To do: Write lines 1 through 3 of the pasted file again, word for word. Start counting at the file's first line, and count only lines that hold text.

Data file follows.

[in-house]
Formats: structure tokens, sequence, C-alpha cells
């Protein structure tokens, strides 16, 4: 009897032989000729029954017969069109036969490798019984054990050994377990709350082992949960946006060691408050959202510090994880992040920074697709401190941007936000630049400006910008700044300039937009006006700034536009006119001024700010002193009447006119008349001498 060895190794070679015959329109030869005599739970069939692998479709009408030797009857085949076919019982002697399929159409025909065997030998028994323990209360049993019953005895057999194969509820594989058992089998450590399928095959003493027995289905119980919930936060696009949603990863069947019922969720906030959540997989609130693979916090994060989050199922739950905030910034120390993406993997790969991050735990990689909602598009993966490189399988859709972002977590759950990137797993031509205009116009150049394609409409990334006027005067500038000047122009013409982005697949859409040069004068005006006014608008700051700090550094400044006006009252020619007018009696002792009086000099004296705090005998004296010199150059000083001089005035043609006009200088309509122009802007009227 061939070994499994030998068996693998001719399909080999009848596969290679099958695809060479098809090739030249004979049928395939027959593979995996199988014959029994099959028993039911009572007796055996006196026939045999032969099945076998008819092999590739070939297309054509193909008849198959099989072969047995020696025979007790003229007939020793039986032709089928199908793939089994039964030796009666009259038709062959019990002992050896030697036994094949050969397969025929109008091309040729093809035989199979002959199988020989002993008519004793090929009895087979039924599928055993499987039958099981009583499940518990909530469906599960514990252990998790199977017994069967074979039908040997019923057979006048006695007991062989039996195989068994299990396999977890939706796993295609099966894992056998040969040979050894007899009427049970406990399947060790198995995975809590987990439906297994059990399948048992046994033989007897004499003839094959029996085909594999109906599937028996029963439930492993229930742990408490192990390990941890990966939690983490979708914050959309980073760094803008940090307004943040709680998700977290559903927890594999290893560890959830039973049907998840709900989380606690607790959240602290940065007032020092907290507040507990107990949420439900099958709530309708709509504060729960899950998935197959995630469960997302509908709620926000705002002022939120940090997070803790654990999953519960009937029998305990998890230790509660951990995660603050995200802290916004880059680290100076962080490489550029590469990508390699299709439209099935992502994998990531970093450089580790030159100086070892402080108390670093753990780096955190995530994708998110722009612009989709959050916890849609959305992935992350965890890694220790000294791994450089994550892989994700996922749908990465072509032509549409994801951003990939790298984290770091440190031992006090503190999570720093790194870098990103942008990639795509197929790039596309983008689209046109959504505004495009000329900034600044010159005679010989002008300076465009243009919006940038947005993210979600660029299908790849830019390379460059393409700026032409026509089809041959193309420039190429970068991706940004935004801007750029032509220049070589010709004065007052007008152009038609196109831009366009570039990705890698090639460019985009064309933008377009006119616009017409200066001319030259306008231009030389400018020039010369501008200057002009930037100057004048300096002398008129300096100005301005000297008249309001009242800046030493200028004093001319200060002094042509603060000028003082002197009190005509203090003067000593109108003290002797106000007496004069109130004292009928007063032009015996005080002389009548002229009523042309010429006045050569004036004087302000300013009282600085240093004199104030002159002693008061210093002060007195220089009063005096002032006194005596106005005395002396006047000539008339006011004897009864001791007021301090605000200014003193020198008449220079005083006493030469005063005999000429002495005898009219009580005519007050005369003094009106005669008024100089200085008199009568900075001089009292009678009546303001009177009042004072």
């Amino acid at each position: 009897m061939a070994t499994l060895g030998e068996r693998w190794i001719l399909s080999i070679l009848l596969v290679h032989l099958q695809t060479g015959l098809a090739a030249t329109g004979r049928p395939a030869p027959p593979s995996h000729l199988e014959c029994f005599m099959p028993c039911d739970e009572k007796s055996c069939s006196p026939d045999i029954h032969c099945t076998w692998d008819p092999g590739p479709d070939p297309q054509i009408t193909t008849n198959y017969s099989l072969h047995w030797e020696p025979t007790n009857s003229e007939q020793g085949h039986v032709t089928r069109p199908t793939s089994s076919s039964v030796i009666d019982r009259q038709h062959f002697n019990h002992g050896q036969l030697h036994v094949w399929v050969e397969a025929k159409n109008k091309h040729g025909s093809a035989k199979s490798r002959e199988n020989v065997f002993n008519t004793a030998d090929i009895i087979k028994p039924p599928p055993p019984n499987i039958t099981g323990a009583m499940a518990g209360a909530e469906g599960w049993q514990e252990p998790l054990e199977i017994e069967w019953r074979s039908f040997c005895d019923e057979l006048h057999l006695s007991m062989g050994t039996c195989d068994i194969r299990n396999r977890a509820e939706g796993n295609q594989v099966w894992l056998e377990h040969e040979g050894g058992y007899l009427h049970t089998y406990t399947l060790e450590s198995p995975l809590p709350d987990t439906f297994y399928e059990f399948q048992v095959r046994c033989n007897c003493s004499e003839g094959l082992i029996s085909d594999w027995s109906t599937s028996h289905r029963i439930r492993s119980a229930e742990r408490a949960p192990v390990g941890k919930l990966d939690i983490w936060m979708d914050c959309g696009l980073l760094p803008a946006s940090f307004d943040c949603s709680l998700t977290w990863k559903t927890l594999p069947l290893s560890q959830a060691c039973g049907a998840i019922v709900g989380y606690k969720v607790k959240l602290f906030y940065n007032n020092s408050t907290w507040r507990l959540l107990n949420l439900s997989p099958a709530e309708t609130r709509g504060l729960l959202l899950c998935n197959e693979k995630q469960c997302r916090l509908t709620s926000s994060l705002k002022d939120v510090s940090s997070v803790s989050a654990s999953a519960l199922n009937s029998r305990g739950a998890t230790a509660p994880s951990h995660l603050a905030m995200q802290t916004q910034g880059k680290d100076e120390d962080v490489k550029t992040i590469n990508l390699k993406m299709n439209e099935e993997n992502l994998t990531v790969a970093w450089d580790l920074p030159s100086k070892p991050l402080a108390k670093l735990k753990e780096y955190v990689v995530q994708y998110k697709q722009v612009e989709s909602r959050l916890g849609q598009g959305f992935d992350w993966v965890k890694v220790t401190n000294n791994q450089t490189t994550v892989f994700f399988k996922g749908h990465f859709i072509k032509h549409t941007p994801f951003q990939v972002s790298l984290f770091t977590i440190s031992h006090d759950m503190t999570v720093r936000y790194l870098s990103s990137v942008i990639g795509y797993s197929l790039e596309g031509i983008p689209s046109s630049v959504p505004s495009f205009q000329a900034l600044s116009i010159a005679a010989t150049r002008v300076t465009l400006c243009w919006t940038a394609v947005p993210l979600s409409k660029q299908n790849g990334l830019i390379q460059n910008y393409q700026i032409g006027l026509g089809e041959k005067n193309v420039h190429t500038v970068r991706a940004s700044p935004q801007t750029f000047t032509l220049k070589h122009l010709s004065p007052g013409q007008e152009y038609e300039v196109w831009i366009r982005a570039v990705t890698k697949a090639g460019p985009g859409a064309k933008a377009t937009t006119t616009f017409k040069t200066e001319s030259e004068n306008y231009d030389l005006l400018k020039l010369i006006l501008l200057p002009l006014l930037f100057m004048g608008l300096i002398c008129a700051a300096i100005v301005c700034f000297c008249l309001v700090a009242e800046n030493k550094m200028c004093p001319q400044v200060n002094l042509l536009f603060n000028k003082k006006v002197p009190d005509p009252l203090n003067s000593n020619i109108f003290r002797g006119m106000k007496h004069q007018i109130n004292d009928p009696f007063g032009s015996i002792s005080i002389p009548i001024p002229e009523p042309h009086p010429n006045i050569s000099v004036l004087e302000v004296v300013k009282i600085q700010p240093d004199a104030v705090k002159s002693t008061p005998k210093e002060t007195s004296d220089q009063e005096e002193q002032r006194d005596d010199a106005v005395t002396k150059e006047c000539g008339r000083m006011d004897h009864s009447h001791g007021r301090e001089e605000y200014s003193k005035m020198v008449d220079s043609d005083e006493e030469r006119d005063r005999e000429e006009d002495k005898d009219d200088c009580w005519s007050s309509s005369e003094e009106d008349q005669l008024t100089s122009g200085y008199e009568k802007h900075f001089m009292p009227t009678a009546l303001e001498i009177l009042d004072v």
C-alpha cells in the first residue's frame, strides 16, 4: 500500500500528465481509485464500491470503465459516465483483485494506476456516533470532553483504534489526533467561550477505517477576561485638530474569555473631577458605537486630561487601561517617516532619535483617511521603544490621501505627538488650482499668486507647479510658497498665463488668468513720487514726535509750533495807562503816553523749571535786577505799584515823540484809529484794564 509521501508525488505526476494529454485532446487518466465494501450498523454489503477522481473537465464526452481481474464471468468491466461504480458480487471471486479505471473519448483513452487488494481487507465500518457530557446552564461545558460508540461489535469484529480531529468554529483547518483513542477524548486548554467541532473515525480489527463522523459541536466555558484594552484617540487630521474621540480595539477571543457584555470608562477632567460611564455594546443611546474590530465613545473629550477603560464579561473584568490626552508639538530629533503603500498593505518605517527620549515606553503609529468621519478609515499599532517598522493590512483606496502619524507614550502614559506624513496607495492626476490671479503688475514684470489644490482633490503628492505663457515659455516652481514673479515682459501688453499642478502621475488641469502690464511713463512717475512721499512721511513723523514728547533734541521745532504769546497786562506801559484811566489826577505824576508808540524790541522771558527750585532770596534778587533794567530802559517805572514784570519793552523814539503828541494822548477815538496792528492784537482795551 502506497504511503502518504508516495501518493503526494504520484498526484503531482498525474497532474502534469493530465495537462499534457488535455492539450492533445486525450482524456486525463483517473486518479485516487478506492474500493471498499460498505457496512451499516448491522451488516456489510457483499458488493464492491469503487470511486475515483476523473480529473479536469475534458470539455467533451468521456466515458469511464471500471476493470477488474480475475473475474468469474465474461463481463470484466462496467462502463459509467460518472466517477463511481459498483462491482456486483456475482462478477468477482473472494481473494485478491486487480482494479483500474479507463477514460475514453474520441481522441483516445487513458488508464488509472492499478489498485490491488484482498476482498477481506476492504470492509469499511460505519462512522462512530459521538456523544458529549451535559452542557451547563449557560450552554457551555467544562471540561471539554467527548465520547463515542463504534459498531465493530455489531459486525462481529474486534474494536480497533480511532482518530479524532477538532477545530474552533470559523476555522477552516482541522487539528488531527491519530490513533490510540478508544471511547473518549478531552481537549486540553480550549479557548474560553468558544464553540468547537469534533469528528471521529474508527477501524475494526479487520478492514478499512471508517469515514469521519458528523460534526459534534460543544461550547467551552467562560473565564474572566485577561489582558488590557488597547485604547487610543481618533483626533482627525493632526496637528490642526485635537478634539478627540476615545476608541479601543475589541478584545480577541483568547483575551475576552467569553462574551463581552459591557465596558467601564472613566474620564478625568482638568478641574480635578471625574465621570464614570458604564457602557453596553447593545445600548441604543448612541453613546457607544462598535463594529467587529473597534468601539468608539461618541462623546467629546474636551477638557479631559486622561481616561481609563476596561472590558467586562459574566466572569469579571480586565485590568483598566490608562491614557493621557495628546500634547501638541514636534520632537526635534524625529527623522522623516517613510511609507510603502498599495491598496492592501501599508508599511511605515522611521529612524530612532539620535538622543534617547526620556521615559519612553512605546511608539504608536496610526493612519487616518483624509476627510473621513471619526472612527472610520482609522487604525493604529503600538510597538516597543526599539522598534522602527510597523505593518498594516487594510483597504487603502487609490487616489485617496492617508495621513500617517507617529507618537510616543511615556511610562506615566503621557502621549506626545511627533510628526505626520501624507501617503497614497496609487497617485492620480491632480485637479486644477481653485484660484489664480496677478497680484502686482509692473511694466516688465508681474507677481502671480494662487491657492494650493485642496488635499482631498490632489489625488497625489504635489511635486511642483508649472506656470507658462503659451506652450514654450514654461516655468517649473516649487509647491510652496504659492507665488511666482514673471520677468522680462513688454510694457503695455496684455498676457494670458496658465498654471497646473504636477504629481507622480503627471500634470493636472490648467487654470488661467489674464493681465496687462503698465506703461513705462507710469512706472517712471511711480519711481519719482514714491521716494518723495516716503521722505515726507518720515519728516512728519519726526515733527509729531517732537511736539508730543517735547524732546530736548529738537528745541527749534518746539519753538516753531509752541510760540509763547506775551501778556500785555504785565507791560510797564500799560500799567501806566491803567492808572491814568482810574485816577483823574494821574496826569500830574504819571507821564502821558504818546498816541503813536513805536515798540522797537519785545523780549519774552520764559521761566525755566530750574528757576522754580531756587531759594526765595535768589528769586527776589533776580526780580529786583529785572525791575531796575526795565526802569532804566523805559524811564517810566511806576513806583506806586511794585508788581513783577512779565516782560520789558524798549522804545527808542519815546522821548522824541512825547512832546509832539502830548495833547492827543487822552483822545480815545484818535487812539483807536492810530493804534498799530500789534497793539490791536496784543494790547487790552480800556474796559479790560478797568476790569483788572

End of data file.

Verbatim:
[in-house]
Formats: structure tokens, sequence, C-alpha cells
């Protein structure tokens, strides 16, 4: 009897032989000729029954017969069109036969490798019984054990050994377990709350082992949960946006060691408050959202510090994880992040920074697709401190941007936000630049400006910008700044300039937009006006700034536009006119001024700010002193009447006119008349001498 060895190794070679015959329109030869005599739970069939692998479709009408030797009857085949076919019982002697399929159409025909065997030998028994323990209360049993019953005895057999194969509820594989058992089998450590399928095959003493027995289905119980919930936060696009949603990863069947019922969720906030959540997989609130693979916090994060989050199922739950905030910034120390993406993997790969991050735990990689909602598009993966490189399988859709972002977590759950990137797993031509205009116009150049394609409409990334006027005067500038000047122009013409982005697949859409040069004068005006006014608008700051700090550094400044006006009252020619007018009696002792009086000099004296705090005998004296010199150059000083001089005035043609006009200088309509122009802007009227 061939070994499994030998068996693998001719399909080999009848596969290679099958695809060479098809090739030249004979049928395939027959593979995996199988014959029994099959028993039911009572007796055996006196026939045999032969099945076998008819092999590739070939297309054509193909008849198959099989072969047995020696025979007790003229007939020793039986032709089928199908793939089994039964030796009666009259038709062959019990002992050896030697036994094949050969397969025929109008091309040729093809035989199979002959199988020989002993008519004793090929009895087979039924599928055993499987039958099981009583499940518990909530469906599960514990252990998790199977017994069967074979039908040997019923057979006048006695007991062989039996195989068994299990396999977890939706796993295609099966894992056998040969040979050894007899009427049970406990399947060790198995995975809590987990439906297994059990399948048992046994033989007897004499003839094959029996085909594999109906599937028996029963439930492993229930742990408490192990390990941890990966939690983490979708914050959309980073760094803008940090307004943040709680998700977290559903927890594999290893560890959830039973049907998840709900989380606690607790959240602290940065007032020092907290507040507990107990949420439900099958709530309708709509504060729960899950998935197959995630469960997302509908709620926000705002002022939120940090997070803790654990999953519960009937029998305990998890230790509660951990995660603050995200802290916004880059680290100076962080490489550029590469990508390699299709439209099935992502994998990531970093450089580790030159100086070892402080108390670093753990780096955190995530994708998110722009612009989709959050916890849609959305992935992350965890890694220790000294791994450089994550892989994700996922749908990465072509032509549409994801951003990939790298984290770091440190031992006090503190999570720093790194870098990103942008990639795509197929790039596309983008689209046109959504505004495009000329900034600044010159005679010989002008300076465009243009919006940038947005993210979600660029299908790849830019390379460059393409700026032409026509089809041959193309420039190429970068991706940004935004801007750029032509220049070589010709004065007052007008152009038609196109831009366009570039990705890698090639460019985009064309933008377009006119616009017409200066001319030259306008231009030389400018020039010369501008200057002009930037100057004048300096002398008129300096100005301005000297008249309001009242800046030493200028004093001319200060002094042509603060000028003082002197009190005509203090003067000593109108003290002797106000007496004069109130004292009928007063032009015996005080002389009548002229009523042309010429006045050569004036004087302000300013009282600085240093004199104030002159002693008061210093002060007195220089009063005096002032006194005596106005005395002396006047000539008339006011004897009864001791007021301090605000200014003193020198008449220079005083006493030469005063005999000429002495005898009219009580005519007050005369003094009106005669008024100089200085008199009568900075001089009292009678009546303001009177009042004072």